FDNY Fire Prevention Members Oversee Macy’s 4th of July Fireworks
Fireworks above the Hudson River during the 2012 Macy's 4th of July Fireworks Spectacular.
Published: July 05, 2012
While thousands of New Yorkers gathered along the Hudson River to watch the Macy’s 4th of July Fireworks Spectacular with their friends and family, there were hundreds of others – including members of the FDNY Blasting Unit – who were hard at work, making sure the show was beautiful and safe.
Starting in late June, FDNY members work closely with the pyrotechnic experts to plan, transport and set up the shells that were used in the 2012 show, and make sure everyone working the show had proper certifications.
On the holiday, the members of the Blasting Unit manned all four of the barges, making sure that everything remained safe, and were supported by volunteers from Macy’s.
Tugboat operators from around the area moved the barges into position and carefully kept them in place throughout the show. They worked with the pyrotechnic experts to be mindful of the wind patterns (since it was blowing towards Manhattan, they moved 2,000 feet from the riverside, instead of their usual 1,000 feet, to protect the viewers), kept the barges an equal and safe distance apart, and monitored radios and computers to ensure the barges do not drift and do not come close to other vessels.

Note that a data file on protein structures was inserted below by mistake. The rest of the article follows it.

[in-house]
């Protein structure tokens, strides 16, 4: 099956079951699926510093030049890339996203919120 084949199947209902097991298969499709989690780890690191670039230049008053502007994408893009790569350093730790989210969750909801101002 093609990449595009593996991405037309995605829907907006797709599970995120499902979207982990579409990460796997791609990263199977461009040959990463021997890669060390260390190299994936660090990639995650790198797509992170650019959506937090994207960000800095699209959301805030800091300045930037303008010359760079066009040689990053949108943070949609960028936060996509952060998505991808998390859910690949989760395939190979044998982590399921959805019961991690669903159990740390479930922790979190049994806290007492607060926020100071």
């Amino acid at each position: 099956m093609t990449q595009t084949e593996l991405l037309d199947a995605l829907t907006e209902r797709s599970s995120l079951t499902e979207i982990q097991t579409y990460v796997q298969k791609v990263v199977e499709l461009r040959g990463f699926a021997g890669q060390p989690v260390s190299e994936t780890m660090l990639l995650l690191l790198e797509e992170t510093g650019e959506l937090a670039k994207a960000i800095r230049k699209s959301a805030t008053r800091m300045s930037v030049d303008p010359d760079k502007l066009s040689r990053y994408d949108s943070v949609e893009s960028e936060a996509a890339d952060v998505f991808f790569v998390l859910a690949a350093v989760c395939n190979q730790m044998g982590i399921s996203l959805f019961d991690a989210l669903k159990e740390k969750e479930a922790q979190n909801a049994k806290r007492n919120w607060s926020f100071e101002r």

Just before the show began, a radio transmission synced computers on each of the barges.
The experts have numerous safety measures in place that make it impossible for anyone to accidentally set off fireworks before the show and make it easy for them to stop the show if something were to go wrong.
The computers were wired to more than 60 modules on each barge, which set off the four to 10 inch mortars that were set in metal grids, making sure they launched straight up. The width of the mortar determined how high each firework would appear.
After the show finished, there was a brief cool-down period before members of the Blasting Unit surveyed the barges to ensure there were no fires and secure any un-exploded shells.
Although there was a lot of work involved for a show that lasted less than 30 minutes, everyone involved said they had fun.